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Jacob van Heemskerk was a Dutch explorer and later admiral commanding the Dutch fleet at the Battle of Gibraltar. Van Heemskerk's early fame arose from an attempts to discover an Arctic passage from Europe to China. Two vessels sailed from Amsterdam on the 10th May 1596, under the command of van Heemskerck and Jan Rijp. Willem Barentsz accompanied Heemskerck as pilot, and Gerrit de Veer, the historian of the voyage, was on board as mate. The masses of ice in the straits leading to the Kara Sea, and the impenetrable nature of the pack near Novaya Zemlya, had suggested the advisability of avoiding the land and, by keeping a northerly course, of seeking a passage in the open sea. They sailed northwards, and on the 9th of June discovered Bear Island in the Barents Sea. Continuing on the same course they sighted a mountainous snow-covered land in about 80 N. lat., soon afterwards being stopped by the polar pack ice. This important discovery was named Spitsbergen (now known as Svalbard), and was believed (incorrectly) to be a part of Greenland. Arriving at Bear Island again on the 1st of July, Rijp parted company, while Heemskerck and Barents proceeded eastward, intending to pass round the northern extreme of Novaya Zemlya. On the 26th of August they reached Ice Haven, after rounding the northern extremity of the land. Here their vessel became anchored in ice and they wintered in a house built out of driftwood and planks from the tween decks and the deck-house of the vessel. On 13 June they made their way in two open boats to the Lapland coast; but Barents died during the voyage, on 20 June. This was the first time that an arctic winter was successfully faced; The voyage stands in the first rank among the polar enterprises of the 16th century, and led to a flourishing whale and seal fisheries which long enriched the Netherlands.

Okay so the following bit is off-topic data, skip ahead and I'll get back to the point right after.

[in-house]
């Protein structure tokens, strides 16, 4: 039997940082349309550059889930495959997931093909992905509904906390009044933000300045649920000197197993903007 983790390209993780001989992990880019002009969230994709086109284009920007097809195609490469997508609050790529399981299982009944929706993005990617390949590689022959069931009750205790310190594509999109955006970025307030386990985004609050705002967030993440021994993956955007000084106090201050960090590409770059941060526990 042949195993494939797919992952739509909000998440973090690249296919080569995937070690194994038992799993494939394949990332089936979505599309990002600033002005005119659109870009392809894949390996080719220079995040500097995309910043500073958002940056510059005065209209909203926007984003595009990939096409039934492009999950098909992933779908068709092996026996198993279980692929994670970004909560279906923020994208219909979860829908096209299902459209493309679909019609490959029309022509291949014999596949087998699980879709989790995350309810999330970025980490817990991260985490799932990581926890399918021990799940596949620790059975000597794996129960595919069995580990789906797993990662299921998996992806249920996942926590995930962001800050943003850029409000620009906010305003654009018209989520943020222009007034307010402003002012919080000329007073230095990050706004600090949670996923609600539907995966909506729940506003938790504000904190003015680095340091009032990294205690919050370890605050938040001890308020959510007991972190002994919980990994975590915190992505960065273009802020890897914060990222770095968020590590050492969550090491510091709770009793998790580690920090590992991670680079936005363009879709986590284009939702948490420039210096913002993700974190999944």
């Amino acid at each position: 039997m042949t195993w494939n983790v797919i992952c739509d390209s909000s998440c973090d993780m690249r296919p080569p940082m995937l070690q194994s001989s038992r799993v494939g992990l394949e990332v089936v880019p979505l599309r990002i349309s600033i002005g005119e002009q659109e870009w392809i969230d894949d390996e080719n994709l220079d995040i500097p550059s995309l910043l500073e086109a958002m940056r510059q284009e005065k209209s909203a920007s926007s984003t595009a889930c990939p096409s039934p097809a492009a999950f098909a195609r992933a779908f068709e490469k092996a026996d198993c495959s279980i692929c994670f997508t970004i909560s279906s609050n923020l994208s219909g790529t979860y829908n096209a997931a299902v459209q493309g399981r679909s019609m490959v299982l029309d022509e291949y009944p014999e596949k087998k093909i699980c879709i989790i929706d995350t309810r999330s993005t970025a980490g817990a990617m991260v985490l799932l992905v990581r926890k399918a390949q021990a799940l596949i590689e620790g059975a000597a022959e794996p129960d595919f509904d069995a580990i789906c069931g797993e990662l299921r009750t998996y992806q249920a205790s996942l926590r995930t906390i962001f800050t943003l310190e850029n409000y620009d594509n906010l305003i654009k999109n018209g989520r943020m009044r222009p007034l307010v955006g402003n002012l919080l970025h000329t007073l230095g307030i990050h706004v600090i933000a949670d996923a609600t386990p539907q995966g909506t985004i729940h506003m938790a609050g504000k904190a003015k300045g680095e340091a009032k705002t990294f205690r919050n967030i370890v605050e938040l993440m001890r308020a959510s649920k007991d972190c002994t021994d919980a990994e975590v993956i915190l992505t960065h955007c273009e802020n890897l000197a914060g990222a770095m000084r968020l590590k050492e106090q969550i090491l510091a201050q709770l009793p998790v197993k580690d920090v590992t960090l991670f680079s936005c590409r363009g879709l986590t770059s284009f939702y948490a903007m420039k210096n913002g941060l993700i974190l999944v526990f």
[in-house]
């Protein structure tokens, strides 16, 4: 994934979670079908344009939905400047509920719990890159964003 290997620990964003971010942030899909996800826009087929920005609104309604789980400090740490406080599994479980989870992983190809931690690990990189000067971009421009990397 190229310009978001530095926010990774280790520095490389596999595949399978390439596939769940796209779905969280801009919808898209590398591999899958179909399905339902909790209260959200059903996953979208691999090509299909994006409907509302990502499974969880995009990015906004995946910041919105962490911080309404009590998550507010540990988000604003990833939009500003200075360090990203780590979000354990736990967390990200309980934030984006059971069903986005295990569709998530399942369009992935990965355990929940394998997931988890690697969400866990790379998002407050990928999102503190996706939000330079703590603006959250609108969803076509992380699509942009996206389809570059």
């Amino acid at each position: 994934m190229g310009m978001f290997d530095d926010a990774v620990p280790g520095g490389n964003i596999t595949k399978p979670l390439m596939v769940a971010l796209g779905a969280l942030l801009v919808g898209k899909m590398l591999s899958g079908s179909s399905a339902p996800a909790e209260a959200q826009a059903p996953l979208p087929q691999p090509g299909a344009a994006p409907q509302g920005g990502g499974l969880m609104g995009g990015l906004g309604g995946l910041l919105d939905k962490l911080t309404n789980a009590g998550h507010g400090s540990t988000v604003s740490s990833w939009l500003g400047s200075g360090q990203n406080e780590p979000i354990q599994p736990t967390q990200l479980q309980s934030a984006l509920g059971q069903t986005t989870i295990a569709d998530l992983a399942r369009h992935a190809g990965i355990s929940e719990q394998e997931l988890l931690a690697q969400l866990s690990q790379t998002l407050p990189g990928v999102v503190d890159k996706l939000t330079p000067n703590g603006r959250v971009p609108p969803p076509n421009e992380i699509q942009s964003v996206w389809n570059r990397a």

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Jacob van Heemskerk was a Dutch explorer and later admiral commanding the Dutch fleet at the Battle of Gibraltar. Van Heemskerk's early fame arose from an attempts to discover an Arctic passage from Europe to China. Two vessels sailed from Amsterdam on the 10th May 1596, under the command of van Heemskerck and Jan Rijp. Willem Barentsz accompanied Heemskerck as pilot, and Gerrit de Veer, the historian of the voyage, was on board as mate. The masses of ice in the straits leading to the Kara Sea, and the impenetrable nature of the pack near Novaya Zemlya, had suggested the advisability of avoiding the land and, by keeping a northerly course, of seeking a passage in the open sea. They sailed northwards, and on the 9th of June discovered Bear Island in the Barents Sea. Continuing on the same course they sighted a mountainous snow-covered land in about 80 N. lat., soon afterwards being stopped by the polar pack ice. This important discovery was named Spitsbergen (now known as Svalbard), and was believed (incorrectly) to be a part of Greenland. Arriving at Bear Island again on the 1st of July, Rijp parted company, while Heemskerck and Barents proceeded eastward, intending to pass round the northern extreme of Novaya Zemlya. On the 26th of August they reached Ice Haven, after rounding the northern extremity of the land. Here their vessel became anchored in ice and they wintered in a house built out of driftwood and planks from the tween decks and the deck-house of the vessel. On 13 June they made their way in two open boats to the Lapland coast; but Barents died during the voyage, on 20 June. This was the first time that an arctic winter was successfully faced; The voyage stands in the first rank among the polar enterprises of the 16th century, and led to a flourishing whale and seal fisheries which long enriched the Netherlands. More

 
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